Snowflakes fell and coated the field at Nationals Park on Wednesday afternoon, but the kind of baseball buzz normally reserved for mid-summer evenings percolated in the stadium’s news conference room anyway. Once Max Scherzer signed his seven-year, $210-million dollar contract — a formality that made him about 15 minutes late to meet the media –he was followed to the platform by Manager Matt Williams, General Manager Mike Rizzo, and his agent Scott Boras.

Williams, who managed Scherzer in Class AA Montgomery, held his Nationals cap while Rizzo helped him put on the No. 31 jersey he expects to wear for much of the next decade. Jayson Werth was on hand, too, and watched as his new teammate explained the reasons he chose to sign with Washington.

“It’s pretty easy and it’s one [reason for signing]: winning,” he explained. “I think this team is capable of winning and winning a lot. So when you look at the near term and long term, this is an organization you want to be a part of.”

According to Scherzer, interest in signing him picked up in January, and the Nationals piqued his interest from the start. Though many around the team and the league felt the signing was somewhat out of the blue and out of character for the Nationals front office, Rizzo said “the plan was laid at the beginning of the offseason, and came to fruition in the last three, four weeks or so.” He also emphasized the commitment of the Lerner family to winning as a prerequisite to making such a significant financial commitment.

“With the acquisition of Max, ownership has allowed us to do our business in the best way we can as far as the baseball side goes,” Rizzo said, as the Lerners sat smiling in Scherzer’s direction from the front row. “They’ve given us all the ammunition that we need to put together a quality team.”

“Nothing has changed in regards to any other player on the roster,” he added, briefly addressing the explosion of speculation that the Scherzer signing will beget moves involving other Nationals’ starters. “We make good baseball decisions based on baseball evaluations and money does not come into play. We love the team we have right now. We feel that it’s a really good, capable ballclub. And we’re looking to better ourselves each and every day.”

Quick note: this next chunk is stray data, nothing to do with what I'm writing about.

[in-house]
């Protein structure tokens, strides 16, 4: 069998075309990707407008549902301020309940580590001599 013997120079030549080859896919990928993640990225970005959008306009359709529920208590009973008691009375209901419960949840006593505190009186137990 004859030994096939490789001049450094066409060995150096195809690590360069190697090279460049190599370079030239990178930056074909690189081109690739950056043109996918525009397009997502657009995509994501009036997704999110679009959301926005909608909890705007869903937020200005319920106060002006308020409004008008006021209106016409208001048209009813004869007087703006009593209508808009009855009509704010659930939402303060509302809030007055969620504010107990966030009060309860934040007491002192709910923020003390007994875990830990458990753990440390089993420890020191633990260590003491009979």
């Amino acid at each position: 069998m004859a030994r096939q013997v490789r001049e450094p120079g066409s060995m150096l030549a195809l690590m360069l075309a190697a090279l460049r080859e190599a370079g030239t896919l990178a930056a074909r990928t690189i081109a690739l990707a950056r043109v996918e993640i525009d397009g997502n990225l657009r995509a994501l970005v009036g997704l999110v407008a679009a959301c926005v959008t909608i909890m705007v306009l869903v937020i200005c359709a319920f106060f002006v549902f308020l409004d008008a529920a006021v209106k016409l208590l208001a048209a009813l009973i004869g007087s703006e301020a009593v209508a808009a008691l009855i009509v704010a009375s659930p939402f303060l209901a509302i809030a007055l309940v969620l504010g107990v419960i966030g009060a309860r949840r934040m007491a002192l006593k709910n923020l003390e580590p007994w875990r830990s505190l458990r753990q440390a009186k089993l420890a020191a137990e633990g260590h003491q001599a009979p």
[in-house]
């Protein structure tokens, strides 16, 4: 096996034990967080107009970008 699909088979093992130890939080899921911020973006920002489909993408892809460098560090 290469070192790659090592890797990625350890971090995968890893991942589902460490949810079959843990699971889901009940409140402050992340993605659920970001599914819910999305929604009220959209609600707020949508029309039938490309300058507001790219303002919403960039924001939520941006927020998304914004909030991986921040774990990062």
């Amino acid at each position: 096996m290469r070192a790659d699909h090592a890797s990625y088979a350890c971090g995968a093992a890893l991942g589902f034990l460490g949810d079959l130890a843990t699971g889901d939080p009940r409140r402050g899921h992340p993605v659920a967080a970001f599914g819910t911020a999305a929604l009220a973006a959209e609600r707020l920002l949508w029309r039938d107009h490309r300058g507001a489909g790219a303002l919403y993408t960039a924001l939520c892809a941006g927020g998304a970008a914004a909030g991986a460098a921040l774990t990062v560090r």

Rizzo lauded Scherzer’s character, competitiveness, and stuff — all of which he said he’s seen develop since he drafted the now-30 year-old with the 11th pick of the 2006 draft. Scherzer admitted his new salary is “jaw-dropping.”

“You just can’t even fathom it sometimes,” he explained. “You work so hard to put yourself in this position. For me, like I said, it’s all about winning, I don’t play this game for money, but at the same time when you have an offer like that … it just makes you go ‘wow.’ So I’m very fortunate to be in this position, very fortunate that they want to commit that type of dollar amount to me.”

Matt Williams sat quietly through it all as the inheritor of a new and wonderful kind of problem: what to do with what is now the league’s best rotation, now with an extra arm in 15-game winner Tanner Roark.

“To be able to put any of those names down every fifth day is a privilege for everybody,” Williams said. “What it does is allows us to have a better chance of winning.”

Williams shared memories of the competitiveness he saw in Scherzer when he managed him in Double-A Montgomery in 2007. Scherzer said he’s received text messages from former teammate Doug Fister, and has been working out with reliever Matt Thornton, who gave him the inside scoop on the organization.

“I feel very comfortable joining this clubhouse,” Scherzer said.

In less than a month, he’ll be in spring training, a part of another stellar rotation loaded with the expectations his arrival ballooned, surrounded by questions his contract inspired.

“Mike has been an architect here, creating a team that was at the bottom and is poised to be at the top,” Scherzer said. “That’s something as a player, looking from afar, I was able to see and able to see the run of success. So obviously, when the Nationals start knocking on your door, this is a team you want to be a part of. You start having conversations with the Lerner family and start understanding their commitment to excellence, their commitment to winning, that lines up great with what I want to do. I want to win, and that’s why I’m here.”

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